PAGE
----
I'm not really looking to argue the point, I think it is likely nonresidents will get ample tags somehow. I just find it concerning when resident participation declines, and guys get discouraged to the point they give up. Otc used to be awesome.

Don't get the wrong idea, I'm not optimistic about anything in Colorado, been here since 1984.

From: Bow Bullet
04-Dec-23
I'm not in favor of eliminating OTC for residents but with the threat of going all draw and this conundrum in the SW units I have a question. I've lived in CO since 2010 and don't know the history. Was there a time when deer was a mix of OTC and draw? If so, how did they handle the transition to all draw?

From: grasshopper
04-Dec-23
Deer was a mix, I forget what year it went limited statewide. The decline of deer populations has been going on since the 60's.

When CWD first came on the scene, they way over reacted and shot the crap out of herds. In high prevalence areas, the shot every deer they could find.

Imo deer doesn't really have a creep problem but participation quotas are way smaller then elk. Archery elk is like 12,000 limited tags and maybe 37000 otc Archery tags. Archery deer is maybe 12000 total tags.

Elk has 6 rifle seasons in some places, deer has 4.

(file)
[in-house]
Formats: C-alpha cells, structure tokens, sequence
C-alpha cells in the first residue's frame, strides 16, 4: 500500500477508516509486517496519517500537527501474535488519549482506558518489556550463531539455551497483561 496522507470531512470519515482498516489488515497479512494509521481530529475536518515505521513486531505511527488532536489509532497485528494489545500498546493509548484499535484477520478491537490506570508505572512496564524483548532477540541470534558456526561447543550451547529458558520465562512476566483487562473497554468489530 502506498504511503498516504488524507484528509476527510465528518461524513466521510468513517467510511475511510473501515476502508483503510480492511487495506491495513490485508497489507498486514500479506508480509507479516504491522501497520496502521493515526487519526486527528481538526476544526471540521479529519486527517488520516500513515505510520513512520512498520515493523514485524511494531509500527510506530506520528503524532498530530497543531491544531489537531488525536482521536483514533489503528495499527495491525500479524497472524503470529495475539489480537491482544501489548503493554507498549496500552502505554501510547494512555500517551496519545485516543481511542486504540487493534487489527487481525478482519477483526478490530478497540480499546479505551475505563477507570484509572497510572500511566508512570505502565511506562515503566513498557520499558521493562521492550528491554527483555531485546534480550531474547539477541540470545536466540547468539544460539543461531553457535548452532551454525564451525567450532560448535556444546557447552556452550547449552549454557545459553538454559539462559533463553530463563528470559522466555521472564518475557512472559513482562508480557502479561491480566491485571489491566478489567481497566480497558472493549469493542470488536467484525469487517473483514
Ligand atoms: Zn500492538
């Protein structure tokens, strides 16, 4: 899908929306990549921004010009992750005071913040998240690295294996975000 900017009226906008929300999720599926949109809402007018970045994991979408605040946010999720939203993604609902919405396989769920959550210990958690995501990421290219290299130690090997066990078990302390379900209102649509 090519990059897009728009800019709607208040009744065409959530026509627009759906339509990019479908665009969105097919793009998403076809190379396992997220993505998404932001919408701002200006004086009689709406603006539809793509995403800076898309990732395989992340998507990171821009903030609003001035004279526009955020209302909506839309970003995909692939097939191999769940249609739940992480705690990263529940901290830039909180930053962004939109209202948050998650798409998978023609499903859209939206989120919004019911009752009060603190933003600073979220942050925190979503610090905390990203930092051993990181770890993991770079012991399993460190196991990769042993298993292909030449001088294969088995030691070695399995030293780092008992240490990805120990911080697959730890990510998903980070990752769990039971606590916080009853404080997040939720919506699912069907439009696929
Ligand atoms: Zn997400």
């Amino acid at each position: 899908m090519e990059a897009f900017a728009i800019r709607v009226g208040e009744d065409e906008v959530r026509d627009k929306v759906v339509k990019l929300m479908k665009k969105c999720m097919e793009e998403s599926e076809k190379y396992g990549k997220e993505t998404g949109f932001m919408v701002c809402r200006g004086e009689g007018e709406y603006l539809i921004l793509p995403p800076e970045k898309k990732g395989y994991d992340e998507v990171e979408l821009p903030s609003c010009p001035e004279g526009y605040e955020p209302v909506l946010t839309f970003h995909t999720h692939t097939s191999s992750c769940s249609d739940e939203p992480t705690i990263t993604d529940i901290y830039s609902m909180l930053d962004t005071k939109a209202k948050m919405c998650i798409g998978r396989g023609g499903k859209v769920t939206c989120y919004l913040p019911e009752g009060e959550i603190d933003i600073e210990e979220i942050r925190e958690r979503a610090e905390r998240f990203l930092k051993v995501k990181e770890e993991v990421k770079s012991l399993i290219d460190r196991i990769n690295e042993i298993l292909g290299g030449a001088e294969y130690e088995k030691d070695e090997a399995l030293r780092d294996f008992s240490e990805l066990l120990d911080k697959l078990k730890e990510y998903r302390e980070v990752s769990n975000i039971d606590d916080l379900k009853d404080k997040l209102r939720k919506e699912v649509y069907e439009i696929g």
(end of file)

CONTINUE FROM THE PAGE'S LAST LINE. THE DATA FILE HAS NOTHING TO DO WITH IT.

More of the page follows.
The deer cwd plan drives deer management and quotas, elk get it too but no one talks about that cash cow issue.

Elk might have 10 times the hunt codes deer has.

From: Glunt@work
04-Dec-23
Mule deer are likely never going back to the haydays. Elk replaced muleys for popularity. If elk populations dip, there isn't another species to fill in. May have to change the approach to whitetail management.

From: Keepitreal
05-Dec-23

Keepitreal's embedded Photo
Keepitreal's embedded Photo

From: Keepitreal
05-Dec-23
That wasn't meant to ruffle anyone's feathers. It came off the interwebs to me and is from a guy who's never killed a whitetail buck before. And quite honestly I never have either. Though I'd love to try that type of hunting someday and I have much respect for the whitetail guys who put in a ton of time to get a big one. And I'm not talking about shooting one from under a feeder.

The point of posting that picture is that's exactly the mentality of most of the NR crowd, especially the younger generations. And that's another reason why elk hunting has become so popular. Especially archery. It's also the image aspect of elk hunting that has been commercialized to the hilt and it won't go away, even if they raise NR tags to a grand they'll still gladly pay it. Going limited in one form or another is the simplest way to do it without ruffling feathers too much. But I still think a 6 point restriction in some form would help with all the issues and eventually (likely within 10 years) all units could be OTC and there may even be no need for a draw system at all. An elk is an elk weather it's in unit 61 or 161. The difference would be is it can't get shot until it's 4 years old on average. We need to quit shooting 2 year old bulls OTC, especially for NRs. Thing is they make a boat load of money on application fees. So raise the license fee 7, 14 or 21 dollars depending on the average number of applications vs. tag allotments? That's crazy talk, I know.